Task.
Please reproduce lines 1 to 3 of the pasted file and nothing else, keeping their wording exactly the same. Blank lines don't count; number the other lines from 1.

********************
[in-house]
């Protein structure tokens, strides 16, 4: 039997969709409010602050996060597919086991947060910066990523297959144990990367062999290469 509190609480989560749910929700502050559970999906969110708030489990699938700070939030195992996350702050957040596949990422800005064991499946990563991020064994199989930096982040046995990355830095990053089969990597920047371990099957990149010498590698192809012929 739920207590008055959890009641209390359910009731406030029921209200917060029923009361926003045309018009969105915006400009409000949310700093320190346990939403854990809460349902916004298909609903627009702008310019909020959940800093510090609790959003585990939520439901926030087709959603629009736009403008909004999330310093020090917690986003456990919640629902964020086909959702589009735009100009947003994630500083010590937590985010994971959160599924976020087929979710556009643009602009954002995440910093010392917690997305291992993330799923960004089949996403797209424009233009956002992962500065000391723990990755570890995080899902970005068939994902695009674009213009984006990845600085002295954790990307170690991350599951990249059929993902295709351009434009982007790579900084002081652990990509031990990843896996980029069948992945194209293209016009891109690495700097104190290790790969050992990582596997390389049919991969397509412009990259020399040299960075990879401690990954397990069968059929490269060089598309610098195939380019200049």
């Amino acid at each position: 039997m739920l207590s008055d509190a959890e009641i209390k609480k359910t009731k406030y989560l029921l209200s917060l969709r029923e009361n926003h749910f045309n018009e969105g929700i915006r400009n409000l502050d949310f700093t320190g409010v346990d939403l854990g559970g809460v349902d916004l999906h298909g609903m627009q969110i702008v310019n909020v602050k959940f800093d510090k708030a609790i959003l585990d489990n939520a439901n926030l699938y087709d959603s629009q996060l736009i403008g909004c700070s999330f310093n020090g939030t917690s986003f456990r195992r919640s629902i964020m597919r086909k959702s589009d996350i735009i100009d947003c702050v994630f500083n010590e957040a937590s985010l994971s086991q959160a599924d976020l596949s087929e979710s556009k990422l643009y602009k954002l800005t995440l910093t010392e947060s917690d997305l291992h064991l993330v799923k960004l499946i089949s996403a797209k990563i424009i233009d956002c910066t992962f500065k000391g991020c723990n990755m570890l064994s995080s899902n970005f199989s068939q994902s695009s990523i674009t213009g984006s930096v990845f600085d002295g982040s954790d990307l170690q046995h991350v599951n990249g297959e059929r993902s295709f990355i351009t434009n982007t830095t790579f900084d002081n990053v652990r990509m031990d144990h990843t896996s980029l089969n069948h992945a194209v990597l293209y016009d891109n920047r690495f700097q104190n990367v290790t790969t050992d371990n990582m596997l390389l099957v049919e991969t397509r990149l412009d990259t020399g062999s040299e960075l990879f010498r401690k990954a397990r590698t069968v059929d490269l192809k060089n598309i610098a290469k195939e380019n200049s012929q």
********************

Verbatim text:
[in-house]
């Protein structure tokens, strides 16, 4: 039997969709409010602050996060597919086991947060910066990523297959144990990367062999290469 509190609480989560749910929700502050559970999906969110708030489990699938700070939030195992996350702050957040596949990422800005064991499946990563991020064994199989930096982040046995990355830095990053089969990597920047371990099957990149010498590698192809012929 739920207590008055959890009641209390359910009731406030029921209200917060029923009361926003045309018009969105915006400009409000949310700093320190346990939403854990809460349902916004298909609903627009702008310019909020959940800093510090609790959003585990939520439901926030087709959603629009736009403008909004999330310093020090917690986003456990919640629902964020086909959702589009735009100009947003994630500083010590937590985010994971959160599924976020087929979710556009643009602009954002995440910093010392917690997305291992993330799923960004089949996403797209424009233009956002992962500065000391723990990755570890995080899902970005068939994902695009674009213009984006990845600085002295954790990307170690991350599951990249059929993902295709351009434009982007790579900084002081652990990509031990990843896996980029069948992945194209293209016009891109690495700097104190290790790969050992990582596997390389049919991969397509412009990259020399040299960075990879401690990954397990069968059929490269060089598309610098195939380019200049």
């Amino acid at each position: 039997m739920l207590s008055d509190a959890e009641i209390k609480k359910t009731k406030y989560l029921l209200s917060l969709r029923e009361n926003h749910f045309n018009e969105g929700i915006r400009n409000l502050d949310f700093t320190g409010v346990d939403l854990g559970g809460v349902d916004l999906h298909g609903m627009q969110i702008v310019n909020v602050k959940f800093d510090k708030a609790i959003l585990d489990n939520a439901n926030l699938y087709d959603s629009q996060l736009i403008g909004c700070s999330f310093n020090g939030t917690s986003f456990r195992r919640s629902i964020m597919r086909k959702s589009d996350i735009i100009d947003c702050v994630f500083n010590e957040a937590s985010l994971s086991q959160a599924d976020l596949s087929e979710s556009k990422l643009y602009k954002l800005t995440l910093t010392e947060s917690d997305l291992h064991l993330v799923k960004l499946i089949s996403a797209k990563i424009i233009d956002c910066t992962f500065k000391g991020c723990n990755m570890l064994s995080s899902n970005f199989s068939q994902s695009s990523i674009t213009g984006s930096v990845f600085d002295g982040s954790d990307l170690q046995h991350v599951n990249g297959e059929r993902s295709f990355i351009t434009n982007t830095t790579f900084d002081n990053v652990r990509m031990d144990h990843t896996s980029l089969n069948h992945a194209v990597l293209y016009d891109n920047r690495f700097q104190n990367v290790t790969t050992d371990n990582m596997l390389l099957v049919e991969t397509r990149l412009d990259t020399g062999s040299e960075l990879f010498r401690k990954a397990r590698t069968v059929d490269l192809k060089n598309i610098a290469k195939e380019n200049s012929q």